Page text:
Touched With Fire

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Simon and Schuster, Oct 18, 1996 - Psychology - 384 pages
2 Reviews
The definitive work on the profound and surprising links between manic-depression and creativity, from the bestselling psychologist of bipolar disorders who wrote An Unquiet Mind.

One of the foremost psychologists in America, “Kay Jamison is plainly among the few who have a profound understanding of the relationship that exists between art and madness” (William Styron).

The anguished and volatile intensity associated with the artistic temperament was once thought to be a symptom of genius or eccentricity peculiar to artists, writers, and musicians. Her work, based on her study as a clinical psychologist and researcher in mood disorders, reveals that many artists subject to exalted highs and despairing lows were in fact engaged in a struggle with clinically identifiable manic-depressive illness.

Jamison presents proof of the biological foundations of this disease and applies what is known about the illness to the lives and works of some of the world's greatest artists including Lord Byron, Vincent Van Gogh, and Virginia Woolf.

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TOUCHED WITH FIRE: Manic Depressive Illness and the Artistic Temperament

User Review  - Jane Doe - Kirkus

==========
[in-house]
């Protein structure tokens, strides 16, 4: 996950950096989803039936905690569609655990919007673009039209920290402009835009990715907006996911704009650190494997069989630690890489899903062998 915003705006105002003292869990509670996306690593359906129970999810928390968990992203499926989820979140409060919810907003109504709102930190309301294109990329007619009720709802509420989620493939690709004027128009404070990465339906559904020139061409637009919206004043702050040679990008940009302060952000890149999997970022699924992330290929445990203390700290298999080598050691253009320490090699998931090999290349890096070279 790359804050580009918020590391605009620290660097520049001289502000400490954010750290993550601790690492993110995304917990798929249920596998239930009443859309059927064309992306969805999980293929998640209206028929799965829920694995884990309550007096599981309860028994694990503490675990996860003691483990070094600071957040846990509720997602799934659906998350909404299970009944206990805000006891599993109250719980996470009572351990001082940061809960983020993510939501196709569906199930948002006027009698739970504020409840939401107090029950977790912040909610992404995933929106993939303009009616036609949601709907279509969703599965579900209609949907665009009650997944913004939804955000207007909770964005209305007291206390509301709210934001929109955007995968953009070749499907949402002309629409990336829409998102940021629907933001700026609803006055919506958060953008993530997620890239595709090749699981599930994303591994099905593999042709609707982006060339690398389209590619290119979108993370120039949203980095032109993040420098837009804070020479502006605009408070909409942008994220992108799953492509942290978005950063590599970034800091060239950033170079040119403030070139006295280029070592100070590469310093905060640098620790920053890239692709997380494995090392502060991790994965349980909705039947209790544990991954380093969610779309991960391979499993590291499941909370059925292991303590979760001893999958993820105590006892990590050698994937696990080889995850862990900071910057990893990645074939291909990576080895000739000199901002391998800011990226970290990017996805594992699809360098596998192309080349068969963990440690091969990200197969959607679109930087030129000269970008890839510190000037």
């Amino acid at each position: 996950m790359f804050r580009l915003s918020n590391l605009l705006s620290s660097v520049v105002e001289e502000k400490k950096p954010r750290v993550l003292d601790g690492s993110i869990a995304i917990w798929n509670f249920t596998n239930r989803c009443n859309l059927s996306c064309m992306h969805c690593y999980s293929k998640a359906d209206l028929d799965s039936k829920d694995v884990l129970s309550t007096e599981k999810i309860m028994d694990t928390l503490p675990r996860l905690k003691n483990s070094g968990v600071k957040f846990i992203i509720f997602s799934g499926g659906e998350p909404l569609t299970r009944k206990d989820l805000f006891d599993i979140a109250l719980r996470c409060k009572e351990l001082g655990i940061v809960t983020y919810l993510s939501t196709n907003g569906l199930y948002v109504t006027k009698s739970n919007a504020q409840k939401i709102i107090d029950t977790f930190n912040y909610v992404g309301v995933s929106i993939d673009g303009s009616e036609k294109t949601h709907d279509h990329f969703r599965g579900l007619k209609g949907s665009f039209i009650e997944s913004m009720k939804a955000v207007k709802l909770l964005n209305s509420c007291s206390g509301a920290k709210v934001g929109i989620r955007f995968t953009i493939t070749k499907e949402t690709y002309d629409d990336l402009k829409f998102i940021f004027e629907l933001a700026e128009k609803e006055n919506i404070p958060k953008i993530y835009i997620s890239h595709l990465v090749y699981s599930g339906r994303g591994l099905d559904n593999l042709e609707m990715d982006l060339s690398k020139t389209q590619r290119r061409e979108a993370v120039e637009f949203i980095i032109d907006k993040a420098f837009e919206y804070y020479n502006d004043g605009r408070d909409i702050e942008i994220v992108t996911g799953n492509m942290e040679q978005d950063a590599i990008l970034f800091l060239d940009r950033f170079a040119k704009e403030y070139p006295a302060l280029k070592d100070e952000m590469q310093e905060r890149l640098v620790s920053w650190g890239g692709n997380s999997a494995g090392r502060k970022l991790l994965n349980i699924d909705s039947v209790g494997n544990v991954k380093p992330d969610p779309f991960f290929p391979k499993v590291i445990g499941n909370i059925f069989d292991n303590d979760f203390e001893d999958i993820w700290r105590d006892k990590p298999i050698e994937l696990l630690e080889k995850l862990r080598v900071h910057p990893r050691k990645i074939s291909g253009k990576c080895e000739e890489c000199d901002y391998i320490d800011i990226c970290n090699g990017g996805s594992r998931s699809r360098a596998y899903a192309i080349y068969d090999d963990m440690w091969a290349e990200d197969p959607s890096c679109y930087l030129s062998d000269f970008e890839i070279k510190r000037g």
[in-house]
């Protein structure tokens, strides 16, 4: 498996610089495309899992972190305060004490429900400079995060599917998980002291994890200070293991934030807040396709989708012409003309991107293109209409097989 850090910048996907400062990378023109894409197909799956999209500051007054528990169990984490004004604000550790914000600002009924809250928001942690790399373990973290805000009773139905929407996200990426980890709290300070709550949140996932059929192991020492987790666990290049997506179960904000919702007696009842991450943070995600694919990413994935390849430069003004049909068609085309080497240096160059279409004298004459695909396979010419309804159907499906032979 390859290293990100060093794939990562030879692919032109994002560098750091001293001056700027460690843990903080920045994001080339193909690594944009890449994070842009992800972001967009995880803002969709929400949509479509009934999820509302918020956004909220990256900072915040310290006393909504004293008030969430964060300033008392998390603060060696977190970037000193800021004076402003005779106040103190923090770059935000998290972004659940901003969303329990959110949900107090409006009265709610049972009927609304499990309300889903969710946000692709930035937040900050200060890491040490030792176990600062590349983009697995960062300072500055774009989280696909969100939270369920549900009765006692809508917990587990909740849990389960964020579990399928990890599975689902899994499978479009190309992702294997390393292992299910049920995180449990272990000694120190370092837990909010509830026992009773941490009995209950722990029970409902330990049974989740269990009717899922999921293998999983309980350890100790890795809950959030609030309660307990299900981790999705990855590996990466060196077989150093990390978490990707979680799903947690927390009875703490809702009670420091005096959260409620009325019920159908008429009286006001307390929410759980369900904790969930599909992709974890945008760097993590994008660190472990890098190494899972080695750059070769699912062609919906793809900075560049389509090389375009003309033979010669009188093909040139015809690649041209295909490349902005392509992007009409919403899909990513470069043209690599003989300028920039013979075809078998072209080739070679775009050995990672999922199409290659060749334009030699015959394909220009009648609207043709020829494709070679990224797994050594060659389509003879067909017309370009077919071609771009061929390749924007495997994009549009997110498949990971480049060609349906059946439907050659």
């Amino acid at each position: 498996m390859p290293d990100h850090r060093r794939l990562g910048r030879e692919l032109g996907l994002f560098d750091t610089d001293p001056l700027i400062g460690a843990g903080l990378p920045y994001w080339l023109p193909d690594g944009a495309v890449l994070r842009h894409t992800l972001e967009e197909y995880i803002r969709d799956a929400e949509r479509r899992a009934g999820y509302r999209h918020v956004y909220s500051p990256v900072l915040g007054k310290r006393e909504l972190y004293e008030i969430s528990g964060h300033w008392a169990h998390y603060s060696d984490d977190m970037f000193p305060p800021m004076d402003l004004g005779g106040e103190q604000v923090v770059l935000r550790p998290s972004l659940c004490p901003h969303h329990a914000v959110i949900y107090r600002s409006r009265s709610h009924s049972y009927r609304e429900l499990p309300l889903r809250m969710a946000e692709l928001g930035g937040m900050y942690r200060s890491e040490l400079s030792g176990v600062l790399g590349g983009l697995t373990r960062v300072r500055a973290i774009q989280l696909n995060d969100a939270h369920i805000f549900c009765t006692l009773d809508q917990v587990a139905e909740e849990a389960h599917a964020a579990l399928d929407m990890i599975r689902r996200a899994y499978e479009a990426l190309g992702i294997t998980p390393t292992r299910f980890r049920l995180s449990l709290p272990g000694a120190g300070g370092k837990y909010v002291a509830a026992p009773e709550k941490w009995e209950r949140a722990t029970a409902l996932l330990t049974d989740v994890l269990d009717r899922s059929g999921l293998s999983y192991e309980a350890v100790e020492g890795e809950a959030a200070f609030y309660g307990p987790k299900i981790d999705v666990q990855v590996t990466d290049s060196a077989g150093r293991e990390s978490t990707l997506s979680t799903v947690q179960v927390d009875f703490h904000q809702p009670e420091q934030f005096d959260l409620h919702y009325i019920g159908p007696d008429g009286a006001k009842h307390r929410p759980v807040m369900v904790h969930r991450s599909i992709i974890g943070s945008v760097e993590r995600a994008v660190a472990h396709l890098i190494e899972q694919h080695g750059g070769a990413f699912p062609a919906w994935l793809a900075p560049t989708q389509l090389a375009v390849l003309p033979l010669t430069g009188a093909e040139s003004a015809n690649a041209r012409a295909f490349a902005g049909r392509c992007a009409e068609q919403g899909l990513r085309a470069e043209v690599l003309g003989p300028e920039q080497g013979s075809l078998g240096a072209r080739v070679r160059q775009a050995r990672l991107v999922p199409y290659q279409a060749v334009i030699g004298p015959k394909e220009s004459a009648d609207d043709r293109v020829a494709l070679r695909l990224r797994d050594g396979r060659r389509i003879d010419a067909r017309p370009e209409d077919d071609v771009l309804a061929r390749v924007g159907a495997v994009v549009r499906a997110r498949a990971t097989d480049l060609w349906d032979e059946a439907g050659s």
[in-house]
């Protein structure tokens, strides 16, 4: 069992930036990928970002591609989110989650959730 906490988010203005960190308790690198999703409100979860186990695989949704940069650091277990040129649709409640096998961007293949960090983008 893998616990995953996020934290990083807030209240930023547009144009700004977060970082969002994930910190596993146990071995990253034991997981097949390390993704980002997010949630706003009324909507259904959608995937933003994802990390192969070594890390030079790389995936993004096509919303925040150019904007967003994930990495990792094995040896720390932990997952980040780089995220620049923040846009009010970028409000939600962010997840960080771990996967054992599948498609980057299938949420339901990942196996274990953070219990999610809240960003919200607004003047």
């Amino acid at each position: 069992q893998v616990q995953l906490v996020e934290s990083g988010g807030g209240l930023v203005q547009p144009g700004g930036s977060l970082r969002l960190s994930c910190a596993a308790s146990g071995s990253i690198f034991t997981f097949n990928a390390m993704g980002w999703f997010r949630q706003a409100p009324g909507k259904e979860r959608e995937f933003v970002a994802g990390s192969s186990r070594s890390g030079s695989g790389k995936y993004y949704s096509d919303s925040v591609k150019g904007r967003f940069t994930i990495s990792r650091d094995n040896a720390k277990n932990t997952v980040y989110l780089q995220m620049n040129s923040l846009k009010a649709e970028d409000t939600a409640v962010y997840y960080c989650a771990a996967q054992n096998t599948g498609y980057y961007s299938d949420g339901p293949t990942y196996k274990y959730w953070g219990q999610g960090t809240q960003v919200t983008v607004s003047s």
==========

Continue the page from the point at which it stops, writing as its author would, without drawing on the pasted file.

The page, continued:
Study of manic depression and inspiration that for many will be a hard read but that makes its points convincingly—if only fragmentarily—chapter by chapter. The relation between madness and genius ... Read full review

Touched with fire: manic-depressive illness and the artistic temperament

User Review  - Not Available - Book Verdict

The author succeeds nicely in her effort "to make a literary, biographical, and scientific argument for a compelling association . . . between two temperaments--the artistic and the manic-depressive ... Read full review

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About the author (1996)

Kay Redfield Jamison, PhD, is the bestselling author of An Unquiet Mind, Touched with Fire, and other books. She is a professor of psychiatry at the Johns Hopkins University School of Medicine, and has been named a “Hero of Medicine” by Time.

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